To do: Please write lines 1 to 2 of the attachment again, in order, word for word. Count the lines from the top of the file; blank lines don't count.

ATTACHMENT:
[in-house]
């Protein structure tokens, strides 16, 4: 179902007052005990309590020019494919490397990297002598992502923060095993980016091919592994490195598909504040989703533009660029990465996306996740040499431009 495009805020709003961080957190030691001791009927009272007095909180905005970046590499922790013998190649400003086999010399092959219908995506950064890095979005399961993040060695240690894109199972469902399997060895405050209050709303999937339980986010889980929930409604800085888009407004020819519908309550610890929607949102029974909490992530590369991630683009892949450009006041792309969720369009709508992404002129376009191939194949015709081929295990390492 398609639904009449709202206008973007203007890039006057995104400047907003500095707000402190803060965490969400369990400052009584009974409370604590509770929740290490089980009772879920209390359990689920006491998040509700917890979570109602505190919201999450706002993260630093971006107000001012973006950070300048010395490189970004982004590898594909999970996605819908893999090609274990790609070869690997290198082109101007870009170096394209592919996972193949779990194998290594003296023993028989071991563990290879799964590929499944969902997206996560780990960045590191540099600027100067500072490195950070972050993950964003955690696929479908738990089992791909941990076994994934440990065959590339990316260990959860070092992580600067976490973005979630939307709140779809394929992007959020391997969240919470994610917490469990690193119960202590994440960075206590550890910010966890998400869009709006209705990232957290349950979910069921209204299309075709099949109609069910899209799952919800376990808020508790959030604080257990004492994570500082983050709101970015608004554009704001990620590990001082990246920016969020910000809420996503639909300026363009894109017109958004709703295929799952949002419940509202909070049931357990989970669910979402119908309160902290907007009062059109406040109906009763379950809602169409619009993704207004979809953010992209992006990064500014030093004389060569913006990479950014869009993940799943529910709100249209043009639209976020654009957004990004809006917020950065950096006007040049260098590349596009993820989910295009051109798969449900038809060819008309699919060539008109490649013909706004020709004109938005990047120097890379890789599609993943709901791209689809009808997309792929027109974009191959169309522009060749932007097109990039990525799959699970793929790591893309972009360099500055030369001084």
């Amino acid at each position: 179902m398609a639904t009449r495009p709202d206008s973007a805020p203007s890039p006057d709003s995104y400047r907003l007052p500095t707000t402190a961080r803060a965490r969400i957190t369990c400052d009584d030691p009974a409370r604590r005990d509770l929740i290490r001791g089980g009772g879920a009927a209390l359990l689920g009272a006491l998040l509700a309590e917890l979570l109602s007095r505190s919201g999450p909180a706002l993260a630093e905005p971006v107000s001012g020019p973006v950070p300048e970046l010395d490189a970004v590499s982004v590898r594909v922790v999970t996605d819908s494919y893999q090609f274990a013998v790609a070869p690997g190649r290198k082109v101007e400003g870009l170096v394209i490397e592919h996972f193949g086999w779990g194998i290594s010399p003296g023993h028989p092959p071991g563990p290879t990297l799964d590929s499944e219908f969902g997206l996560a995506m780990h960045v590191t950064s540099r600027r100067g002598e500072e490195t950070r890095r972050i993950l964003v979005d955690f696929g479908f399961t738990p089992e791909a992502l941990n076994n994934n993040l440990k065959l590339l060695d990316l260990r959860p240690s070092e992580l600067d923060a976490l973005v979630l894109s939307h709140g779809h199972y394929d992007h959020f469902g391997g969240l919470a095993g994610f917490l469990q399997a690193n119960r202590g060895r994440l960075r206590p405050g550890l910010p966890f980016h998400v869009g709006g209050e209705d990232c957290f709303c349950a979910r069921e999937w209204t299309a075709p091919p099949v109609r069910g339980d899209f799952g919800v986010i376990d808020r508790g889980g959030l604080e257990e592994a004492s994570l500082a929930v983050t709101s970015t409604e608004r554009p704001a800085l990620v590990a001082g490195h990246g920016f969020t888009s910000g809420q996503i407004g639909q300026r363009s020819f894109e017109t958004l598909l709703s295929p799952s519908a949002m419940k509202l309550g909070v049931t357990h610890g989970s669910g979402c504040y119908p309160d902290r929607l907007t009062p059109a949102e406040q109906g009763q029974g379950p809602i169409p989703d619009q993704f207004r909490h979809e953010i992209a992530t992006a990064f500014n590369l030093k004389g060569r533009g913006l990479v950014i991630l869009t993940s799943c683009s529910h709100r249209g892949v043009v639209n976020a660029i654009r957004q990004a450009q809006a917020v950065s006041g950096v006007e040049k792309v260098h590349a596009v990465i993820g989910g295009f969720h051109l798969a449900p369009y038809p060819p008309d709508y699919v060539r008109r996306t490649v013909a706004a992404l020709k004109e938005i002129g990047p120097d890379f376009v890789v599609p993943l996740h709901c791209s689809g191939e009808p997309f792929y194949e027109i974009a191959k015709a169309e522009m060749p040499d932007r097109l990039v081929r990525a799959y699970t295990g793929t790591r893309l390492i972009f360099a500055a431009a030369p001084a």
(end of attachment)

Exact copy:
[in-house]
């Protein structure tokens, strides 16, 4: 179902007052005990309590020019494919490397990297002598992502923060095993980016091919592994490195598909504040989703533009660029990465996306996740040499431009 495009805020709003961080957190030691001791009927009272007095909180905005970046590499922790013998190649400003086999010399092959219908995506950064890095979005399961993040060695240690894109199972469902399997060895405050209050709303999937339980986010889980929930409604800085888009407004020819519908309550610890929607949102029974909490992530590369991630683009892949450009006041792309969720369009709508992404002129376009191939194949015709081929295990390492 398609639904009449709202206008973007203007890039006057995104400047907003500095707000402190803060965490969400369990400052009584009974409370604590509770929740290490089980009772879920209390359990689920006491998040509700917890979570109602505190919201999450706002993260630093971006107000001012973006950070300048010395490189970004982004590898594909999970996605819908893999090609274990790609070869690997290198082109101007870009170096394209592919996972193949779990194998290594003296023993028989071991563990290879799964590929499944969902997206996560780990960045590191540099600027100067500072490195950070972050993950964003955690696929479908738990089992791909941990076994994934440990065959590339990316260990959860070092992580600067976490973005979630939307709140779809394929992007959020391997969240919470994610917490469990690193119960202590994440960075206590550890910010966890998400869009709006209705990232957290349950979910069921209204299309075709099949109609069910899209799952919800376990808020508790959030604080257990004492994570500082983050709101970015608004554009704001990620590990001082990246920016969020910000809420996503639909300026363009894109017109958004709703295929799952949002419940509202909070049931357990989970669910979402119908309160902290907007009062059109406040109906009763379950809602169409619009993704207004979809953010992209992006990064500014030093004389060569913006990479950014869009993940799943529910709100249209043009639209976020654009957004990004809006917020950065950096006007040049260098590349596009993820989910295009051109798969449900038809060819008309699919060539008109490649013909706004020709004109938005990047120097890379890789599609993943709901791209689809009808997309792929027109974009191959169309522009060749932007097109990039990525799959699970793929790591893309972009360099500055030369001084």